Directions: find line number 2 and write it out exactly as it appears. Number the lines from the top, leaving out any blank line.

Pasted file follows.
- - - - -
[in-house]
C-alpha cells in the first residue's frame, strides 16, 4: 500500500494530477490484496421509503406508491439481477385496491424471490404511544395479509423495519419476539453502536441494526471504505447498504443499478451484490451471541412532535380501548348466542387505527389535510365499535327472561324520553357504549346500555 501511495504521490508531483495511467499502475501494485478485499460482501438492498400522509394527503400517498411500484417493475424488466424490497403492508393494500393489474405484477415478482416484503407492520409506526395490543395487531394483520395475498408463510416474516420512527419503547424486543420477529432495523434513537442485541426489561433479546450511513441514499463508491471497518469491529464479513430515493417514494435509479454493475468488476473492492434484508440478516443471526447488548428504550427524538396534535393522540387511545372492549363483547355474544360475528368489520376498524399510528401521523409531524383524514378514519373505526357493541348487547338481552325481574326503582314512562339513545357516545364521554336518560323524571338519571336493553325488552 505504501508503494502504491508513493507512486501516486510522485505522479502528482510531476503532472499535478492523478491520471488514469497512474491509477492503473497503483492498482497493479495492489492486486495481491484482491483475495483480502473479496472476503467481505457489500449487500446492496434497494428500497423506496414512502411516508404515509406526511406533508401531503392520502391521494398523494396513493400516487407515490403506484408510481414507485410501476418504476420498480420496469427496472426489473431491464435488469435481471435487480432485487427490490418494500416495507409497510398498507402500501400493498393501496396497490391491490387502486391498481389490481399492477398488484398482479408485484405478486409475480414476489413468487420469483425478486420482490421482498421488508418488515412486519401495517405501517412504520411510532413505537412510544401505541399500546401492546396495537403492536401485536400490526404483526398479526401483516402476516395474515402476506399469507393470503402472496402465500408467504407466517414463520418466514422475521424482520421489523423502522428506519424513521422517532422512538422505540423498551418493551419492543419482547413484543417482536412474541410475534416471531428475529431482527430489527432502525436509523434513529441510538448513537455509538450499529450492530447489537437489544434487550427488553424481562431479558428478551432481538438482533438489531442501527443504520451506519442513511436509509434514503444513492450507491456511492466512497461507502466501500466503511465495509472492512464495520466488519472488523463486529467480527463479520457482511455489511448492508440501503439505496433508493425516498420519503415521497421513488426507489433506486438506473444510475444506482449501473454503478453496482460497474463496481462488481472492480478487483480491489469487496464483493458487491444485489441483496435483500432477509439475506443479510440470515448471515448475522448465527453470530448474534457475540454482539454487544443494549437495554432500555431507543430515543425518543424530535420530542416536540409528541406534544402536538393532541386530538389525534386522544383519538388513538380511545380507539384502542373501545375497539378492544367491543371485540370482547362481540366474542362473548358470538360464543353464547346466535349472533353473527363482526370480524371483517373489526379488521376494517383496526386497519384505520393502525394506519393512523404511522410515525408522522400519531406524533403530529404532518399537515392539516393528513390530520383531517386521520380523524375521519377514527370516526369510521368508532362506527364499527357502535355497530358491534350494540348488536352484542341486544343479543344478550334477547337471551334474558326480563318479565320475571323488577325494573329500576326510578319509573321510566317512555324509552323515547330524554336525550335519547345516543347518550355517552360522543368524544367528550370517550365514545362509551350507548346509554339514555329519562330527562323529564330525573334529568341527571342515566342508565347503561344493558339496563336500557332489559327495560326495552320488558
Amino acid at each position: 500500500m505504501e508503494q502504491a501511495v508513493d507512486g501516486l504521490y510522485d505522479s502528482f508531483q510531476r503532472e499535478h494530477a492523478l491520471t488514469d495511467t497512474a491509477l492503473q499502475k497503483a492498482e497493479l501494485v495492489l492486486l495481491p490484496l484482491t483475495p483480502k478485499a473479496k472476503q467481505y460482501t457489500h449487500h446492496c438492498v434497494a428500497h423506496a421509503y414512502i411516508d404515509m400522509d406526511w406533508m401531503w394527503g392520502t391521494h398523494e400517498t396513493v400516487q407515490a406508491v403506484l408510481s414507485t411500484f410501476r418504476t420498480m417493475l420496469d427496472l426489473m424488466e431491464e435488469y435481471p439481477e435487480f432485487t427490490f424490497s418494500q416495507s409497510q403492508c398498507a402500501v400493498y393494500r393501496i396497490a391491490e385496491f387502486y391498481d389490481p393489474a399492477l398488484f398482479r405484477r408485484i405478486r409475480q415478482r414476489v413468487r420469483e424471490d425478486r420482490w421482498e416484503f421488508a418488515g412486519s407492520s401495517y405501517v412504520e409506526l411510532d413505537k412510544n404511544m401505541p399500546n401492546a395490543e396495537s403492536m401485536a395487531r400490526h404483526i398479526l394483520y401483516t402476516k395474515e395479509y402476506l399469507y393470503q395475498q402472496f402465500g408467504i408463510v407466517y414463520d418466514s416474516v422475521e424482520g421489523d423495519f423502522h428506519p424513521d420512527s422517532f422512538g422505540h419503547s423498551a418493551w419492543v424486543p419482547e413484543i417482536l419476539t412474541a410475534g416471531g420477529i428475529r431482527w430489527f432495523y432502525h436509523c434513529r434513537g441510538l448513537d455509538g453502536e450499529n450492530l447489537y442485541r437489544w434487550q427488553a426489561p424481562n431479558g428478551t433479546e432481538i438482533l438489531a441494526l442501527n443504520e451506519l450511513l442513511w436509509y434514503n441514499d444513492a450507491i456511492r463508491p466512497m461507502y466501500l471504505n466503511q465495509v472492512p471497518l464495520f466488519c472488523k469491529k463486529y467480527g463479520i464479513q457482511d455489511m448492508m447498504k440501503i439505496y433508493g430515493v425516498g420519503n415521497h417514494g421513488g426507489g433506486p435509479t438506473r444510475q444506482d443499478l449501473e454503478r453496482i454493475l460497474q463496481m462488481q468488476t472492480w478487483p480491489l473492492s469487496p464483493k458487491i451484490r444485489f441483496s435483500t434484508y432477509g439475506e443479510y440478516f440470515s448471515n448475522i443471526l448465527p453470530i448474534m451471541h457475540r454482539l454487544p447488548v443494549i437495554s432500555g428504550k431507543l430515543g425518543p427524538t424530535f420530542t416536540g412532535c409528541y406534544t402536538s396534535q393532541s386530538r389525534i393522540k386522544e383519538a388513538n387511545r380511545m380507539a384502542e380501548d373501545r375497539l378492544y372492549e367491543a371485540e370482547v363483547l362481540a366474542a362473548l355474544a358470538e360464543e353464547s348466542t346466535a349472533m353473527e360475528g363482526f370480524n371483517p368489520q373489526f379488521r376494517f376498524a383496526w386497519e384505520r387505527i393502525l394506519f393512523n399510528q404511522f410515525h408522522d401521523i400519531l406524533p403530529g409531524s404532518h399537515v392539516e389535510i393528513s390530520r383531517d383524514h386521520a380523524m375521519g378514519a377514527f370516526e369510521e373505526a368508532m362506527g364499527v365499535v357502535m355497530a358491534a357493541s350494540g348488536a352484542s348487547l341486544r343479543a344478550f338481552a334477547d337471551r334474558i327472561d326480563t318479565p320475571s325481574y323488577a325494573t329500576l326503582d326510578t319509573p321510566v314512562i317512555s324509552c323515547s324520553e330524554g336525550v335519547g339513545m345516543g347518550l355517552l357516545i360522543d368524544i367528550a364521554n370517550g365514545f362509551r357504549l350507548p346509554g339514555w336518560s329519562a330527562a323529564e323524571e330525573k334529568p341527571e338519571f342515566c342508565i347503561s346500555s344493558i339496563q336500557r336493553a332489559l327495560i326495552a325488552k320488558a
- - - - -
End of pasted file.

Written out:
C-alpha cells in the first residue's frame, strides 16, 4: 500500500494530477490484496421509503406508491439481477385496491424471490404511544395479509423495519419476539453502536441494526471504505447498504443499478451484490451471541412532535380501548348466542387505527389535510365499535327472561324520553357504549346500555 501511495504521490508531483495511467499502475501494485478485499460482501438492498400522509394527503400517498411500484417493475424488466424490497403492508393494500393489474405484477415478482416484503407492520409506526395490543395487531394483520395475498408463510416474516420512527419503547424486543420477529432495523434513537442485541426489561433479546450511513441514499463508491471497518469491529464479513430515493417514494435509479454493475468488476473492492434484508440478516443471526447488548428504550427524538396534535393522540387511545372492549363483547355474544360475528368489520376498524399510528401521523409531524383524514378514519373505526357493541348487547338481552325481574326503582314512562339513545357516545364521554336518560323524571338519571336493553325488552 505504501508503494502504491508513493507512486501516486510522485505522479502528482510531476503532472499535478492523478491520471488514469497512474491509477492503473497503483492498482497493479495492489492486486495481491484482491483475495483480502473479496472476503467481505457489500449487500446492496434497494428500497423506496414512502411516508404515509406526511406533508401531503392520502391521494398523494396513493400516487407515490403506484408510481414507485410501476418504476420498480420496469427496472426489473431491464435488469435481471435487480432485487427490490418494500416495507409497510398498507402500501400493498393501496396497490391491490387502486391498481389490481399492477398488484398482479408485484405478486409475480414476489413468487420469483425478486420482490421482498421488508418488515412486519401495517405501517412504520411510532413505537412510544401505541399500546401492546396495537403492536401485536400490526404483526398479526401483516402476516395474515402476506399469507393470503402472496402465500408467504407466517414463520418466514422475521424482520421489523423502522428506519424513521422517532422512538422505540423498551418493551419492543419482547413484543417482536412474541410475534416471531428475529431482527430489527432502525436509523434513529441510538448513537455509538450499529450492530447489537437489544434487550427488553424481562431479558428478551432481538438482533438489531442501527443504520451506519442513511436509509434514503444513492450507491456511492466512497461507502466501500466503511465495509472492512464495520466488519472488523463486529467480527463479520457482511455489511448492508440501503439505496433508493425516498420519503415521497421513488426507489433506486438506473444510475444506482449501473454503478453496482460497474463496481462488481472492480478487483480491489469487496464483493458487491444485489441483496435483500432477509439475506443479510440470515448471515448475522448465527453470530448474534457475540454482539454487544443494549437495554432500555431507543430515543425518543424530535420530542416536540409528541406534544402536538393532541386530538389525534386522544383519538388513538380511545380507539384502542373501545375497539378492544367491543371485540370482547362481540366474542362473548358470538360464543353464547346466535349472533353473527363482526370480524371483517373489526379488521376494517383496526386497519384505520393502525394506519393512523404511522410515525408522522400519531406524533403530529404532518399537515392539516393528513390530520383531517386521520380523524375521519377514527370516526369510521368508532362506527364499527357502535355497530358491534350494540348488536352484542341486544343479543344478550334477547337471551334474558326480563318479565320475571323488577325494573329500576326510578319509573321510566317512555324509552323515547330524554336525550335519547345516543347518550355517552360522543368524544367528550370517550365514545362509551350507548346509554339514555329519562330527562323529564330525573334529568341527571342515566342508565347503561344493558339496563336500557332489559327495560326495552320488558